The way in which we implemented the evaluation of these tasks by PSTs using the IGS Framework was similar for each, and thus we describe in detail how the analysis of the first task, was used to deepen PSTs’ understandings of the distinctions therein. PSTs were given a copy of the Intersecting Chords task (Figure 2) to analyze in groups of three or four, identifying whether the task as written used IGS as an amplifier or a reorganizer with respect to the three goals for students’ thinking represented by each row of the framework: (1) make mathematically meaningful observations, (2) mathematical exploration, and (3) make and test conjectures. PSTs were asked to engage in the task as a student would, using GeoGebra to assess the sort of thinking that was required by the task, and to pay attention to how the task was supported by the use of IGS, using the IGS Framework as a guide.

After 15–20 minutes of engaging with the task and discussing it in groups, a whole-class discussion followed, which was designed to surface differences in how the PSTs interpreted the IGS Framework and to clarify issues raised by discrepancies within or between groups. We first polled groups regarding whether they considered the task to use IGS as an amplifier on a given dimension, and then asked members of these groups to explain their reasoning for that evaluation, followed by the same for reorganizer. After both sides had articulated their reasoning, the teacher educator tried to highlight the point(s) of discrepancy in interpretation between these opposing views, and whether it was a difference in interpretation of the task or the IGS Framework, by asking the class a question that would focus on that difference. In the case of a difference of interpretation of the task, the difference was usually in terms of the wording of the task, and we made no attempt to rule out one interpretation over another but, rather, underscored the idea that how students interpret the prompts will influence how they engage in the task. In the case that the difference in interpretation was about the IGS Framework, we clarified how we intended the wording to be interpreted and applied. In cases where there were no discrepancies with regard to how IGS was used with respect to a given dimension, we still elicited PSTs’ reasoning and discussed it in light of interpreting the IGS Framework in a way that was consistent with our intention.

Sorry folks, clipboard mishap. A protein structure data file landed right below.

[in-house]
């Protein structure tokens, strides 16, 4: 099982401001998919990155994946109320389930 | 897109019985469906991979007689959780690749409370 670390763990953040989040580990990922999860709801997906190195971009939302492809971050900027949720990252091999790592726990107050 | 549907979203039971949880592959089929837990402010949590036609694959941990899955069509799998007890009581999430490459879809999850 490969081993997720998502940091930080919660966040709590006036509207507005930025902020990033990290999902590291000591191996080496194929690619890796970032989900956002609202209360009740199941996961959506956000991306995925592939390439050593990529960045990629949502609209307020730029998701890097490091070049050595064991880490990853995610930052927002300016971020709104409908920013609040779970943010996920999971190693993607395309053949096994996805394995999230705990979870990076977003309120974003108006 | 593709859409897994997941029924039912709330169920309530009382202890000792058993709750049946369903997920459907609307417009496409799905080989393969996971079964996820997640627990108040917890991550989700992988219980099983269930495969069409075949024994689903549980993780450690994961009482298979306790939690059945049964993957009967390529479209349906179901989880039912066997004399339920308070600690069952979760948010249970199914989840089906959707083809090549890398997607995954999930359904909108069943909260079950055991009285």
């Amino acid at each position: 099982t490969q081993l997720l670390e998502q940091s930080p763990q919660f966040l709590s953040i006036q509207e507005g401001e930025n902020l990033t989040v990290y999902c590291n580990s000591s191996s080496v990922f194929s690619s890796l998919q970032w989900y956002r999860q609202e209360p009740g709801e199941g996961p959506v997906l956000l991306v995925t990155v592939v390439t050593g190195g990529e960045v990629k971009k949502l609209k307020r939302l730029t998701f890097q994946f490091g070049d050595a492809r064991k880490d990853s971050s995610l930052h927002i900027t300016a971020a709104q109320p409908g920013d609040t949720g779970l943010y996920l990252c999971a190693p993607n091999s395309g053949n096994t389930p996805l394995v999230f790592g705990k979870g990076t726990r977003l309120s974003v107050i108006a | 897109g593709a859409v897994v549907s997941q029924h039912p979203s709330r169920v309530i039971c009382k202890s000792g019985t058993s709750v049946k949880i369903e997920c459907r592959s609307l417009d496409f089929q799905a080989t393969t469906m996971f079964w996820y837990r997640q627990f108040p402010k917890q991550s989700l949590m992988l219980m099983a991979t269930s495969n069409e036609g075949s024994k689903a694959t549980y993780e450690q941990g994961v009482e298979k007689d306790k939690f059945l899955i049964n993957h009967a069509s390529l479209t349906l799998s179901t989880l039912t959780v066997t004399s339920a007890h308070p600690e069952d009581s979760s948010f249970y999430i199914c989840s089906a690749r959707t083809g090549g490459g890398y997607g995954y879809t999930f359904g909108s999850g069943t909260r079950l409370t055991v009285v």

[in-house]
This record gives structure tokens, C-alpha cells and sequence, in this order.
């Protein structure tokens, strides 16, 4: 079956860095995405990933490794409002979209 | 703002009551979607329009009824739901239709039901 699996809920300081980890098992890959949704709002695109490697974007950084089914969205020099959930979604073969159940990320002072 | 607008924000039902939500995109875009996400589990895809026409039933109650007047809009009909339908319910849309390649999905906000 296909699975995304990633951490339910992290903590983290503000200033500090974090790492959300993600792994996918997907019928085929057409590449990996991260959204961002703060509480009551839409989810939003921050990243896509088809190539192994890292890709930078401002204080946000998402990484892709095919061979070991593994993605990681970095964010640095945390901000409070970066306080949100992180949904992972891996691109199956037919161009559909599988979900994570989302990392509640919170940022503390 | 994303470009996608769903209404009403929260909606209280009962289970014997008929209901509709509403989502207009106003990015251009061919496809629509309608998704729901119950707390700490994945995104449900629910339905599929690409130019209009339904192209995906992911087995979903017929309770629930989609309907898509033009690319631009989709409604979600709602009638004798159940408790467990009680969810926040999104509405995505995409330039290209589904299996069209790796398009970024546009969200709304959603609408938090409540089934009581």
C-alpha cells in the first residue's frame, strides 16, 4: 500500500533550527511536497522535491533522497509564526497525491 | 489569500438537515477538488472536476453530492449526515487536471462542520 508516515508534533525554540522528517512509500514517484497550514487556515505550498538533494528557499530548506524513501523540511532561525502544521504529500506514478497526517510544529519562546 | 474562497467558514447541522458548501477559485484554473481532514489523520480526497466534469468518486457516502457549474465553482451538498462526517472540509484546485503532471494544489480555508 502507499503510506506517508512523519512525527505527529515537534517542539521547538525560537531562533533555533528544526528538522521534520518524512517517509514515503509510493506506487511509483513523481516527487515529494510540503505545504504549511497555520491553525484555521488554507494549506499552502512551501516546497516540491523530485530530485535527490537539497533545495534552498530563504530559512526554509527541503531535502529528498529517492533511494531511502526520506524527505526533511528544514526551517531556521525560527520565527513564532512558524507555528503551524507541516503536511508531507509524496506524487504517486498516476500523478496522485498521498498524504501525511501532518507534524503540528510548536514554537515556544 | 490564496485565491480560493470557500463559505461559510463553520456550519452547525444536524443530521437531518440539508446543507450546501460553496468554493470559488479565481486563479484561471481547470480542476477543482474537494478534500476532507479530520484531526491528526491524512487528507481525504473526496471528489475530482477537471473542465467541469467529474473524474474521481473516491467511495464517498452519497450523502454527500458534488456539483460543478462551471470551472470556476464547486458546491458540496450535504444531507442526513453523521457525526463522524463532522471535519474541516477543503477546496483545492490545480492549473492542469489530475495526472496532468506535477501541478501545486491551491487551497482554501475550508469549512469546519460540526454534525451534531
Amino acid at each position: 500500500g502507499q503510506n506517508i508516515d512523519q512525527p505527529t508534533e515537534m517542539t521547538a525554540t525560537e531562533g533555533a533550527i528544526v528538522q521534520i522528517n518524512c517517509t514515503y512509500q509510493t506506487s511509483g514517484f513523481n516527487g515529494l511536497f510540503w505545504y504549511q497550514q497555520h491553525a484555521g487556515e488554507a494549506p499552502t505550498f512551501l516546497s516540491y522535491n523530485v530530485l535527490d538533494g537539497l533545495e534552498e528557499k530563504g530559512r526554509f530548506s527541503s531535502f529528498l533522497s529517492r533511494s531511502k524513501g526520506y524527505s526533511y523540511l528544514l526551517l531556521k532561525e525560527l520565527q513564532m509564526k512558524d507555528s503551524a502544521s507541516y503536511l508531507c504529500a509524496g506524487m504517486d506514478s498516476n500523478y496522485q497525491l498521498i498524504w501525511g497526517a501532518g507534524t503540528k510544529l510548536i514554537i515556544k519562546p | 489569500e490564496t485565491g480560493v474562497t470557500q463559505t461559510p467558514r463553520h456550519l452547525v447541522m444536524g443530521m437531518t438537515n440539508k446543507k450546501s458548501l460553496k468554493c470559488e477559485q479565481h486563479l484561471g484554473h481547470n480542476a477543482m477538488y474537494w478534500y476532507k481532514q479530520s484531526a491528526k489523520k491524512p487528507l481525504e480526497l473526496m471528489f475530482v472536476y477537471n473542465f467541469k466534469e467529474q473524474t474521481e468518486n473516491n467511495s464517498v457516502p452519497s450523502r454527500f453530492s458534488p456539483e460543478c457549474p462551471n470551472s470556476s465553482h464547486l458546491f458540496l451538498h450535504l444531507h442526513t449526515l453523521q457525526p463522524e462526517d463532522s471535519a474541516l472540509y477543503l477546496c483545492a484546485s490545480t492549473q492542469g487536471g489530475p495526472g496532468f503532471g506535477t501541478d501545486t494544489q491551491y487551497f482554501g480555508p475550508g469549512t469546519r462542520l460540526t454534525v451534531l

For example, the second row of the framework is designed to highlight how the use of IGS supports the open-endedness of a task. There are two issues that need to be teased apart in making this evaluation. First, is the task open-ended? Second, does the use of IGS play a role in this open-endedness by providing alternative strategies or pathways for exploration? Quite often, PSTs interpreted this dimension as simply referring to whether or not the task is open-ended without considering the role of technology with respect to this characteristic of the task. The whole-class discussion provided an opportunity to highlight that distinction. Furthermore, there are generally a wide variety of opinions about whether the task is open-ended. The whole-class discussion allowed us to underscore the idea that for our purposes, freedom with respect to dragging alone does not constitute an open-ended task. By providing a brief introduction to the framework and immediately having PSTs use it to evaluate a task, we are able to support PSTs in constructing meaning for this tool and to clarify how to interpret it in the context of applying it to a specific task.

A similar sequence of activities was used to evaluate the Properties of Polygons task, and PSTs’ written work on the analysis of these first two tasks was collected at the end of class. Finally, PSTs were asked to evaluate the third task, Midsegment of a Trapezoid, for homework, which they submitted prior to the next class meeting. The teacher educator examined PSTs’ evaluations and formed groups for the next class based on differences in PSTs’ evaluations. For example, a group of four might be formed by pairing two PSTs that evaluated this task as using IGS as an amplifier on the first dimension with two PSTs that deemed it as using IGS as a reorganizer along this dimension. The main criterion was to group PSTs based on differences without isolating one teacher as differing from everyone else in their group, if possible. The purpose of grouping PSTs in this way was to facilitate discussion about how the PSTs were interpreting the IGS Framework in their application of it to a specific task.

Revising a Task